BLAST: ‘Klumper’s Thumpers’ finish 16-1 in Summer of ‘72WORTHINGTON — As the sports world began looking ahead to the approaching Summer Olympic Games in Munich, Germany, the four divisional leaders in Major League Baseball were the Pittsburgh Pirates, Cincinnati Reds, Detroit Tigers and Oakland Athletics.
By: Les Knutson, Worthington Daily Globe
WORTHINGTON — As the sports world began looking ahead to the approaching Summer Olympic Games in Munich, Germany, the four divisional leaders in Major League Baseball were the Pittsburgh Pirates, Cincinnati Reds, Detroit Tigers and Oakland Athletics.
The Pirates had the best record in baseball (64-38, .627) and owned an eight-game lead over the New York Mets in the National League East, while the Philadelphia Phillies had the worst mark in MLB and were a dismal 39-63 (.382), trailing their western Pennsylvania rivals by a whopping 25 games.
The Reds were 61-39 (.610) and had a five-game edge on the Houston Astros in the National League West, with the San Diego Padres in last place (41-61, .402).
Things were closer in the American League, especially in the East where the Tigers (57-45, .559) had a slight 2.5 game lead on the Baltimore Orioles, with the New York Yankees and Boston Red Sox also in the mix. Just five games separated Detroit from Boston.
The Milwaukee Brewers (in the American League then) were last with a record of 41-61, 16 games out of first.
In the American League West, Oakland had the third-best record in the Majors (62-41, .602), but had only a 3.5 game advantage over the Chicago White Sox, while the Minnesota Twins (52-47, .525) were in third place, trailing the A’s by eight games.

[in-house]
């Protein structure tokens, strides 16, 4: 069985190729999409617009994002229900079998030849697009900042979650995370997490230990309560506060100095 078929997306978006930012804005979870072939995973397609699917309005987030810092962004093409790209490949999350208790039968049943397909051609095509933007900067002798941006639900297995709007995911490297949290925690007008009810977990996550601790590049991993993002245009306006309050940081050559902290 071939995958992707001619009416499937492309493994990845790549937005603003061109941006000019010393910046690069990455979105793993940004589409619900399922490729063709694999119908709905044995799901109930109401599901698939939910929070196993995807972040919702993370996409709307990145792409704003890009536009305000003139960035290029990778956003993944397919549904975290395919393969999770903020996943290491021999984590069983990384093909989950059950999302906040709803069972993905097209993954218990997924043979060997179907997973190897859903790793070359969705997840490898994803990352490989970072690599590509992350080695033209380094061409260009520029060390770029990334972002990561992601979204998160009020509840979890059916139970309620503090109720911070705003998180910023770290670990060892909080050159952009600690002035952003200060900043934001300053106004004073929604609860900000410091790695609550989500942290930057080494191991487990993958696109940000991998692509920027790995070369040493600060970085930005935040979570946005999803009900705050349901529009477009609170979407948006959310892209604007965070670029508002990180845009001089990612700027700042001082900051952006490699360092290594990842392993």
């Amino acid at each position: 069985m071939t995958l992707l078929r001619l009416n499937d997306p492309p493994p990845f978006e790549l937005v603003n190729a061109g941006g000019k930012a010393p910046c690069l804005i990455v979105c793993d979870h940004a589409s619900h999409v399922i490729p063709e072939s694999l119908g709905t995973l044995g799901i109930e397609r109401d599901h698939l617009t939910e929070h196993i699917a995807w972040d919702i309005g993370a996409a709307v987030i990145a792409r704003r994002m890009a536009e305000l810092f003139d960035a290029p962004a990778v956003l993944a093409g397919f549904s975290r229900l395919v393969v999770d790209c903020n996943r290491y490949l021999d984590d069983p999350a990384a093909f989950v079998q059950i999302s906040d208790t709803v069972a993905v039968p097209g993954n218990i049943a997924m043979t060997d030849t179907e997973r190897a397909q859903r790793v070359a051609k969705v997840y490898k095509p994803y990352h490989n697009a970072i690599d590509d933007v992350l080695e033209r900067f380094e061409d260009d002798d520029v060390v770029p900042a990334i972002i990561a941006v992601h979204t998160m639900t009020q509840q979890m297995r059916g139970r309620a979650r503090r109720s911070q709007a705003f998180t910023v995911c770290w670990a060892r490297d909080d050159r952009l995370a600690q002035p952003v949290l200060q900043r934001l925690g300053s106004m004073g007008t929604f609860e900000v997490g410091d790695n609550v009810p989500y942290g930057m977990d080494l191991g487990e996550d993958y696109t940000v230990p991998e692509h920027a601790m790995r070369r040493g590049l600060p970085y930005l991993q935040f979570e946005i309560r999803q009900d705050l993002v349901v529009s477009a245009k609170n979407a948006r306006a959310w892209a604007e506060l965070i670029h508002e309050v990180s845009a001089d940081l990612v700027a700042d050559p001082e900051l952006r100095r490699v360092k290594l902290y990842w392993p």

The Texas Rangers were dead last in the AL West, 20 games back with the second worst record among all 24 teams, 41-62 (.398).
Those were the standings in the Monday, August 7, 1972 issue of the Daily Globe, which was an afternoon paper.
The banner headline on the sports’ page that day was:
“Local VFW is No. 2 in state”
Yes, Worthington’s VFW baseball team, coached for the third summer by 1968 WHS graduate Wayne Klumper, had just finished playing three games in the northeastern Minnesota community of Ely,
Coined by Daily Globe sports editor Bill Brower as “Klumper’s Thumpers,” the locals defeated Gilbert (7-5) and Princeton (13-3) in the quarterfinal and semifinal rounds, earning a chance to play host Ely (winners over Willmar and Minneapolis Samuelsen-Healy) for the 1972 state VFW title.
Worthington took a perfect 16-0 record into the championship game, but trailed 2-1 after five innings.
Ely snapped the game open in the bottom of the sixth, scoring seven runs on five hits, four walks, an error and a wild pitch.
Worthington scored twice in the top of the seventh, but Ely’s 9-3 victory gave “Klumper’s Thumpers” their only loss of a marvelous season.
“We had a great season,” recalled Eagan’s Greg O’Brien, who has worked in sales with Cargill’s steel industry for the past three decades. “We were a close-knit team and Wayne Klumper was a tremendous coach. All the kids on the team loved and respected Wayne. He was just a great coach for kids our age.”
Made up primarily of 15- and 16-year-olds, entering either their sophomore or junior years of high school, VFW baseball is somewhat of a transition period between youth baseball and high school/American Legion ball.
“It was a nice age of kids to coach,” reflected Klumper, who retired three summers ago from a long career as the program director at the local YMCA. “Most of them didn’t have jobs yet or cars —lots of them didn’t have a driver’s license, so playing baseball was what they looked forward to during the summers.”
Klumper, who played football and baseball for the Trojans and the Worthington State Junior College (WSJC) Bluejays, coached the local VFW squad for three seasons.
Worthington was 8-5-1 in the summer of 1970, Klumper’s first season.
“Three of our losses to close games to Luverne and Pipestone,” Klumper remembered about his first team. “I enjoyed that first summer and looked forward to the next year.”
Worthington finishes 14-2 and places third at 1971 state tournament